[11] http://www.theworldsgreatbooks.com/Aitken Bible.htm

[12] (Gafney 2013)

Bibliography

Gafney, W. C. (2013, March 17). Jesus’ Bible and the History Channel’s Bible. Retrieved December 7, 2014, from The Rev. Wil Gafney, Ph.D.: http://www.wilgafney.com/2013/03/17/jesus-bible-and-the-history-channels-bible/

Hengel, M. (2002). The Septuagint as Christian Scripture. Grand Rapids: Baker Academic.

Hill, E. (2012). Did Larry Pierce abridge Thayer’s Lexicon? The Online Bible Forum. Winterbourne: Online Bible.

Pierce, L. (2014, May 5). “email conversation”. Online Bible Tech Support. Winterbourne: Online Bible.

Pseudo-Dionysius, the Areopagite. (1987). Pseudo-Dionysius: The Complete Works. (C. Luibheid, Trans.) New York: Paulist Press.

Rogers, J., & Coverdale, M. (1537). 1537 Matthew’s Bible. Retrieved September 1, 2014, from Bibles-Online.net: http://www.bibles-online.net/1537/

Rorem, P., & Lamoreaux, J. C. (1998). John of Scythopolis and the Dionysian Corpus: Annotating the Areopagite. Oxford: Clarendon Press.

Slick, M. (2014, November 1). Apocrypha. Retrieved June 23, 2016, from CARM: http://carm.org/early-church-fathers-apocrypha

Wace, H. (1811). Holy Bible According to the Authorized Version (A.D. 1611). (Vol. 1). (H. Wace, Ed.) London: John Murray.

 

The Hebraic Origins of Matthew’s Gospel

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A number of the New Testament Greek texts we have today may not be the original language the books were conceived in, let alone written in. This is most obviously true in the case of Matthew, for which we have explicit evidence for its being originally written in Hebrew. The earliest church fathers are generally known as the Ante-Nicene Fathers, who form a contiguous chain from the Apostles to the 1st Ecumenical Council ( A.D., 325), also known as the Council of Nicea. They provide a consistent testimony to the Hebraic origins of Matthew’s Gospel.

The earliest witness to the Hebraic origin of Matthew is Papias, Bishop of Hierapolis, in Asia Minor. The church historian Eusibius references his (now lost) Exposition of the Sayings of the Lord (c. 100), where he speaks concerning the Hebrew origin of the Gospels. Eusebius quotes Papias as follows:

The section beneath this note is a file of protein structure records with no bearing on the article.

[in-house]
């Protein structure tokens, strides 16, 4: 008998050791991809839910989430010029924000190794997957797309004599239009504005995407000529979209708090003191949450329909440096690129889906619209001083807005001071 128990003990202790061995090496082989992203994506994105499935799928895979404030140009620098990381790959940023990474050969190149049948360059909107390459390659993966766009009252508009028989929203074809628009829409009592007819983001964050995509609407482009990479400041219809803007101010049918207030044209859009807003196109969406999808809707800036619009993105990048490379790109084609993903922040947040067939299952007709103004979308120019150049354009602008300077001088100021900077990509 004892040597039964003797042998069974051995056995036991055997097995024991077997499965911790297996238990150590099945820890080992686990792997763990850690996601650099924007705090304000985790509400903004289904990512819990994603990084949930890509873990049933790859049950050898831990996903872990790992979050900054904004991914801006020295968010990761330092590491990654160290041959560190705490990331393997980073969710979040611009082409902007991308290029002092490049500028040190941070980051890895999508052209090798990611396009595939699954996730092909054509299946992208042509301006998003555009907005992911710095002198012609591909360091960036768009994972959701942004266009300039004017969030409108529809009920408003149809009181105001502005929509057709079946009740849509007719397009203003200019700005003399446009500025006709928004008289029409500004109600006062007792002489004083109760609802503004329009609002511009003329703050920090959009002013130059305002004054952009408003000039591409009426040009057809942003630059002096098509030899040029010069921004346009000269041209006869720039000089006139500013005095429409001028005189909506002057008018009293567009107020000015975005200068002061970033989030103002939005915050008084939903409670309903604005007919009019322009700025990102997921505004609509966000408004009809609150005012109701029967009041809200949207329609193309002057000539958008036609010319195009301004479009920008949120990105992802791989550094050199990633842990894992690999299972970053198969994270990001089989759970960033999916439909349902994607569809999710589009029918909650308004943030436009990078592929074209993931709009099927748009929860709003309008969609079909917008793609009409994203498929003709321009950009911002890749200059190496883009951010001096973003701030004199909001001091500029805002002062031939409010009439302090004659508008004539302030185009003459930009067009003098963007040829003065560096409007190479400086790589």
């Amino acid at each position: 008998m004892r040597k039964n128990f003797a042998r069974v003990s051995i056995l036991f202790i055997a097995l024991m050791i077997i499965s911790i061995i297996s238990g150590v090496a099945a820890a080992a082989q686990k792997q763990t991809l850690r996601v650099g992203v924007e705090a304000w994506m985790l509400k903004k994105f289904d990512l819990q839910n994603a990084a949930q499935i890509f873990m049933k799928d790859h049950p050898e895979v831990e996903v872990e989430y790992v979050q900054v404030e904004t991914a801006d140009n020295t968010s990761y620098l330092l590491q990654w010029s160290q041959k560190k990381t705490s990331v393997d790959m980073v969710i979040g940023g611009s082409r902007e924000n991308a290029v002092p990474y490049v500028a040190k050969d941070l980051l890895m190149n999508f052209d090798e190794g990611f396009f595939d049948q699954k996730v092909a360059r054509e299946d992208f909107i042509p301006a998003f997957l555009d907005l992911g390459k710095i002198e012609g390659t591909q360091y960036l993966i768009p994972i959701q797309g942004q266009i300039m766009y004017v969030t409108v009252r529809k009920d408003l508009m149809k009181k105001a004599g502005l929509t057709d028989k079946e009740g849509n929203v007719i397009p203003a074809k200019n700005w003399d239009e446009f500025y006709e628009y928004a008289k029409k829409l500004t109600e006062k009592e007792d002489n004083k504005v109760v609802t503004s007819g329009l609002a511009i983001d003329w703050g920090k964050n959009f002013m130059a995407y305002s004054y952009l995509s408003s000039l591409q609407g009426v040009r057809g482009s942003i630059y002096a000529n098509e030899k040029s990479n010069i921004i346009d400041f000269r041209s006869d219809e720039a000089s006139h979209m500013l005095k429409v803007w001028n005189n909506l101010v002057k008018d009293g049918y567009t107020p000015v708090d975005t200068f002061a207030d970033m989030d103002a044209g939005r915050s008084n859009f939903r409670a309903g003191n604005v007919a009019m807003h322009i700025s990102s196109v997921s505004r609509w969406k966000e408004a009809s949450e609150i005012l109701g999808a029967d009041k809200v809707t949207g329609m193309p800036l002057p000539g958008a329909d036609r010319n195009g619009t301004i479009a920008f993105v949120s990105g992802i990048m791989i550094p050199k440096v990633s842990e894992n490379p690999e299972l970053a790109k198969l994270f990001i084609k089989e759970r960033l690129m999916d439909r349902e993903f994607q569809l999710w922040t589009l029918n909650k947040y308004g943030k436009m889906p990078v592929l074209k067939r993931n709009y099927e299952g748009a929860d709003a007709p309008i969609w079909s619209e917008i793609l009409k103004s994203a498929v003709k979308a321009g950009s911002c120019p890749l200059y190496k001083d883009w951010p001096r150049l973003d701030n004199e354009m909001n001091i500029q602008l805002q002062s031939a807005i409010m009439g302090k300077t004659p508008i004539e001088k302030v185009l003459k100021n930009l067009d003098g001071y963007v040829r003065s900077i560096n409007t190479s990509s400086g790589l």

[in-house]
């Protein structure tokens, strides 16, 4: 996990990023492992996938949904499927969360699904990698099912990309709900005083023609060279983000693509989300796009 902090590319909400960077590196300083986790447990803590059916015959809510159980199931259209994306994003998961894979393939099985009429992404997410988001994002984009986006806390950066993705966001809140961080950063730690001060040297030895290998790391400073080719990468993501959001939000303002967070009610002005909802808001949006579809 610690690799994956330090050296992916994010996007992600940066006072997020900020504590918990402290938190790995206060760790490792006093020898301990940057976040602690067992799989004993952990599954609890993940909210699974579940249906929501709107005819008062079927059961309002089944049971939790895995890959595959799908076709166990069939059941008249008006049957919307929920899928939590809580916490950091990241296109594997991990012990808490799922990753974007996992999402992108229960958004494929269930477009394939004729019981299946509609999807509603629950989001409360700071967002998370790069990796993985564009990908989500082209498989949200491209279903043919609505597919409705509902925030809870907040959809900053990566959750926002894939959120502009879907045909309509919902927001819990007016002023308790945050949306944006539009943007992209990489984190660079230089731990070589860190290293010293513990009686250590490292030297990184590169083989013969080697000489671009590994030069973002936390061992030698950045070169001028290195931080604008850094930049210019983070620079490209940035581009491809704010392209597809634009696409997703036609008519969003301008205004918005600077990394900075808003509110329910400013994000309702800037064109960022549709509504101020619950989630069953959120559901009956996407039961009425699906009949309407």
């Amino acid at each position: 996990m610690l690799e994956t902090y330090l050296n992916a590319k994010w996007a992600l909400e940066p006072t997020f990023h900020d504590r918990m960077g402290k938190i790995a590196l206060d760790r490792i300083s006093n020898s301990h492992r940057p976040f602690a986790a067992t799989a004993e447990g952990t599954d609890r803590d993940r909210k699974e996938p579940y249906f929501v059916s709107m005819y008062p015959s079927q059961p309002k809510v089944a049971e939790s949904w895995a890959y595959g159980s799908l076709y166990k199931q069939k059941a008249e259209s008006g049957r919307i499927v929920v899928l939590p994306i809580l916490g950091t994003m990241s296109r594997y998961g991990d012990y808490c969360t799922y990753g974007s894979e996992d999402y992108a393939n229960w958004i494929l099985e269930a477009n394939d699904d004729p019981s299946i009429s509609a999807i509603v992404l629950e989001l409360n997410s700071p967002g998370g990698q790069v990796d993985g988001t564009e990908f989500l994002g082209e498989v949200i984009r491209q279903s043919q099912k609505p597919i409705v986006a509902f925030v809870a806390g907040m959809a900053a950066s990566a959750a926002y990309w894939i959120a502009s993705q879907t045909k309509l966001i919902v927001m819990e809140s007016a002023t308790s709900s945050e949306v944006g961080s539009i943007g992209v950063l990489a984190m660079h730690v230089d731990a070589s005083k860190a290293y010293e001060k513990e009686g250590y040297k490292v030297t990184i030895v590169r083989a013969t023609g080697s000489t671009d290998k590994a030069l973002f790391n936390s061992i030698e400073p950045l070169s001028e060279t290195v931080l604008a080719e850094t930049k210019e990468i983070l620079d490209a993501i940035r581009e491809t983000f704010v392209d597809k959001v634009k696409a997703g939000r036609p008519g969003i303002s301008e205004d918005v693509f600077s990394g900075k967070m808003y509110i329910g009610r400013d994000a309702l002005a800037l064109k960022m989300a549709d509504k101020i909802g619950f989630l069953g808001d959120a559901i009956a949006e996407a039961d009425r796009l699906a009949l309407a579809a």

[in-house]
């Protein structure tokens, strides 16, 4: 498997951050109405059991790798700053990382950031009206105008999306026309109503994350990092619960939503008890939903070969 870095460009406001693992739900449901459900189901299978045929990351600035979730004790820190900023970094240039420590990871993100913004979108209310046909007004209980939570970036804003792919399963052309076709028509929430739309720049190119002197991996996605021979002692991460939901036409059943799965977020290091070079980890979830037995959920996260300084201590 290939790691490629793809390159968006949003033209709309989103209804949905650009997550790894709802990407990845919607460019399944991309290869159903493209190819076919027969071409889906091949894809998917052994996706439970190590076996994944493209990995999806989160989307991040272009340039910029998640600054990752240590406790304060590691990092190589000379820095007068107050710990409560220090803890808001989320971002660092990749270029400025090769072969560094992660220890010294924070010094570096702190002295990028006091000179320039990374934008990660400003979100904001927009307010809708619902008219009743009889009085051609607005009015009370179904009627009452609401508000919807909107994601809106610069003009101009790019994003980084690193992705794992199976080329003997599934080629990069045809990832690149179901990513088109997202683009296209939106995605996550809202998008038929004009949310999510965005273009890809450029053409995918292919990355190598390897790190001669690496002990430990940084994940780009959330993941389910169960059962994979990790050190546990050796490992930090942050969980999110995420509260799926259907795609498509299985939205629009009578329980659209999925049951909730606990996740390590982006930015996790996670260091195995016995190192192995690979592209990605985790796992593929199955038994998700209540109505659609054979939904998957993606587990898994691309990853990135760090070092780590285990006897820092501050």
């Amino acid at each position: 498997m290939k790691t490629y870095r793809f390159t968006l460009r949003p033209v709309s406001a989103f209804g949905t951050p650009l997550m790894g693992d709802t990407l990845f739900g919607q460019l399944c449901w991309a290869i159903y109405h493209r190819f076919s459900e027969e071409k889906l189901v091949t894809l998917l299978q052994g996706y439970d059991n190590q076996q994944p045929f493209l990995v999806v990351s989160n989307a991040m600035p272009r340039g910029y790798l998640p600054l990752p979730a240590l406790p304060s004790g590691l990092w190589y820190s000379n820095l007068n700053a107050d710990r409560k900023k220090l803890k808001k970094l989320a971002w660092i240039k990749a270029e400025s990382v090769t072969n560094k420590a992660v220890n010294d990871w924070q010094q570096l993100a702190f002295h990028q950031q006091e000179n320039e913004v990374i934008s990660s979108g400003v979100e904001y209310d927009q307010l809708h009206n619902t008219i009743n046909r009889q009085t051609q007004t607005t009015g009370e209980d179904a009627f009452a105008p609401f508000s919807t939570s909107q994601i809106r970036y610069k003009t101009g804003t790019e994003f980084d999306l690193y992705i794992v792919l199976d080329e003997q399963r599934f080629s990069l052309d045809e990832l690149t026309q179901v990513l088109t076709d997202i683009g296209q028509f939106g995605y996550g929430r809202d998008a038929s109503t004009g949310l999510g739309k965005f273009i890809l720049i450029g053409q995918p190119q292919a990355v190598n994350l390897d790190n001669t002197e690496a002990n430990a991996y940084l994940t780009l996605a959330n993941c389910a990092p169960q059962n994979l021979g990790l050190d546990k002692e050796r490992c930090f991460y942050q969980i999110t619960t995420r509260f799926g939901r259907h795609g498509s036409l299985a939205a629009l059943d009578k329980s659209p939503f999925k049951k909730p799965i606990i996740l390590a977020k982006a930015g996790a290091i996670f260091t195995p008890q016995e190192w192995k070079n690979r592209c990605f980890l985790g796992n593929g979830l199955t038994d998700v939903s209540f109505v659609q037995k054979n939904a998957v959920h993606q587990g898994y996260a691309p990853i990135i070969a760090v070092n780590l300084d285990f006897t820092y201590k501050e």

Matthew put down the words of the Lord in the Hebrew language, and others have translated them, each as best he could. (Schaff 1890, 317)

Irenaeus (120-202 A.D.) was Bishop of Lyons in France. Most of his literary endeavors were undertaken in the last quarter of the second century A.D. Irenaeus states:

Matthew also issued a written Gospel among the Hebrews in their owndialect, while Peter and Paul were preaching at Rome, and laying the foundations of the Church. (Schaff, ANF01. The Apostolic Fathers with Justin Martyr and Irenaeus 1884, 685)

Origen (first quarter of the third century), in his commentary on Matthew, states:

Among the four Gospels,which are the only indisputable ones in the Church of Godunder heaven, I have learned by tradition that the first was written by Matthew, who was once apublican, but afterwards an apostle of Jesus Christ, and it was prepared for the converts fromJudaism, and published in the Hebrew language. (Schaff, NPNF2-01. Eusebius Pamphilius: Church History, Life of Constantine, Oration in Praise of Constantine 1890, 571)

Eusebius, Bishop of Caesarea (circa 325 A.D.), writes:

For Matthew, who had at first preached to the Hebrews, when he was about to go to other peoples, committed his Gospel to writing in his native tongue, and thus compensated those whom he was obliged to leave for the loss of his presence. (Schaff, NPNF2-01. Eusebius Pamphilius: Church History, Life of Constantine, Oration in Praise of Constantine 1890, 265)

There are additional references in the later church fathers (generally known as the Post-Nicean Fathers, dating from approximately 325 A.D.). Epiphanius, for instance, writes at length about the Jewish-Christian sect of the Nazarenes:

They have the entire Gospel of Matthew in Hebrew. It is carefully preserved by them as it was originally written, in Hebrew script. (Bivin and Blizzard Jr. 1994, Kindle Locations 214-215)

Epiphanius also writes about the Ebionites, another Messianic sect: